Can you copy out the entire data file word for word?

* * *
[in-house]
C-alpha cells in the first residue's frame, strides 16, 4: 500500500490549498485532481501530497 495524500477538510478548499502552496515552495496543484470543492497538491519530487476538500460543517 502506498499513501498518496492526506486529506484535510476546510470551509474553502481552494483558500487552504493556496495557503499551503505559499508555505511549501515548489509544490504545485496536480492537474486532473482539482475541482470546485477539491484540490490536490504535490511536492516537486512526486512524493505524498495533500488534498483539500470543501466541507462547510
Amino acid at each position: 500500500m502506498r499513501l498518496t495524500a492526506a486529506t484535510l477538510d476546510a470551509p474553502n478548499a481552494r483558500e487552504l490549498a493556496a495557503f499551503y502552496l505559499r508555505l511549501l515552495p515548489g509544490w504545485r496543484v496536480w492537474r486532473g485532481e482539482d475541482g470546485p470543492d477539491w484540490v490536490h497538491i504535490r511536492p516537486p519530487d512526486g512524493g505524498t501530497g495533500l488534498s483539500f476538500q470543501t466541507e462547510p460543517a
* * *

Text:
[in-house]
C-alpha cells in the first residue's frame, strides 16, 4: 500500500490549498485532481501530497 495524500477538510478548499502552496515552495496543484470543492497538491519530487476538500460543517 502506498499513501498518496492526506486529506484535510476546510470551509474553502481552494483558500487552504493556496495557503499551503505559499508555505511549501515548489509544490504545485496536480492537474486532473482539482475541482470546485477539491484540490490536490504535490511536492516537486512526486512524493505524498495533500488534498483539500470543501466541507462547510
Amino acid at each position: 500500500m502506498r499513501l498518496t495524500a492526506a486529506t484535510l477538510d476546510a470551509p474553502n478548499a481552494r483558500e487552504l490549498a493556496a495557503f499551503y502552496l505559499r508555505l511549501l515552495p515548489g509544490w504545485r496543484v496536480w492537474r486532473g485532481e482539482d475541482g470546485p470543492d477539491w484540490v490536490h497538491i504535490r511536492p516537486p519530487d512526486g512524493g505524498t501530497g495533500l488534498s483539500f476538500q470543501t466541507e462547510p460543517a